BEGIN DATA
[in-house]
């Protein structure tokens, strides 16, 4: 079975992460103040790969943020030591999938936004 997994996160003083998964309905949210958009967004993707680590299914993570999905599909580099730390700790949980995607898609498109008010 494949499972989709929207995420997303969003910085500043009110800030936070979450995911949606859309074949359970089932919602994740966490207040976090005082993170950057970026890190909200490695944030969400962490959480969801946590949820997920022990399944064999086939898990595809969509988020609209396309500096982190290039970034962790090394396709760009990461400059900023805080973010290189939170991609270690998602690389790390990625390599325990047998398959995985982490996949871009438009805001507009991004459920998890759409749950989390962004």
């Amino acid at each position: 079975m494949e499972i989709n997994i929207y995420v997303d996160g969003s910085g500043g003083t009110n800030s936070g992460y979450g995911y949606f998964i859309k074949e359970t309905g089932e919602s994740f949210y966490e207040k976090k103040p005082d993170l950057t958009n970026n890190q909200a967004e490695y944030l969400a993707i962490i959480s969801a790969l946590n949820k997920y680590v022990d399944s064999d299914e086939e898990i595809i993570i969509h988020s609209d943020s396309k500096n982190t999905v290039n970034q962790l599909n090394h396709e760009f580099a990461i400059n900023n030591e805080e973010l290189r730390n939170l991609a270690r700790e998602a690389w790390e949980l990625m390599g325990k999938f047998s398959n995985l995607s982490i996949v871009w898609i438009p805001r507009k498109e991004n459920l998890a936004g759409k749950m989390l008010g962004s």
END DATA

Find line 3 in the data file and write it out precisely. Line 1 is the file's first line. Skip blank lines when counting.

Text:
């Amino acid at each position: 079975m494949e499972i989709n997994i929207y995420v997303d996160g969003s910085g500043g003083t009110n800030s936070g992460y979450g995911y949606f998964i859309k074949e359970t309905g089932e919602s994740f949210y966490e207040k976090k103040p005082d993170l950057t958009n970026n890190q909200a967004e490695y944030l969400a993707i962490i959480s969801a790969l946590n949820k997920y680590v022990d399944s064999d299914e086939e898990i595809i993570i969509h988020s609209d943020s396309k500096n982190t999905v290039n970034q962790l599909n090394h396709e760009f580099a990461i400059n900023n030591e805080e973010l290189r730390n939170l991609a270690r700790e998602a690389w790390e949980l990625m390599g325990k999938f047998s398959n995985l995607s982490i996949v871009w898609i438009p805001r507009k498109e991004n459920l998890a936004g759409k749950m989390l008010g962004s």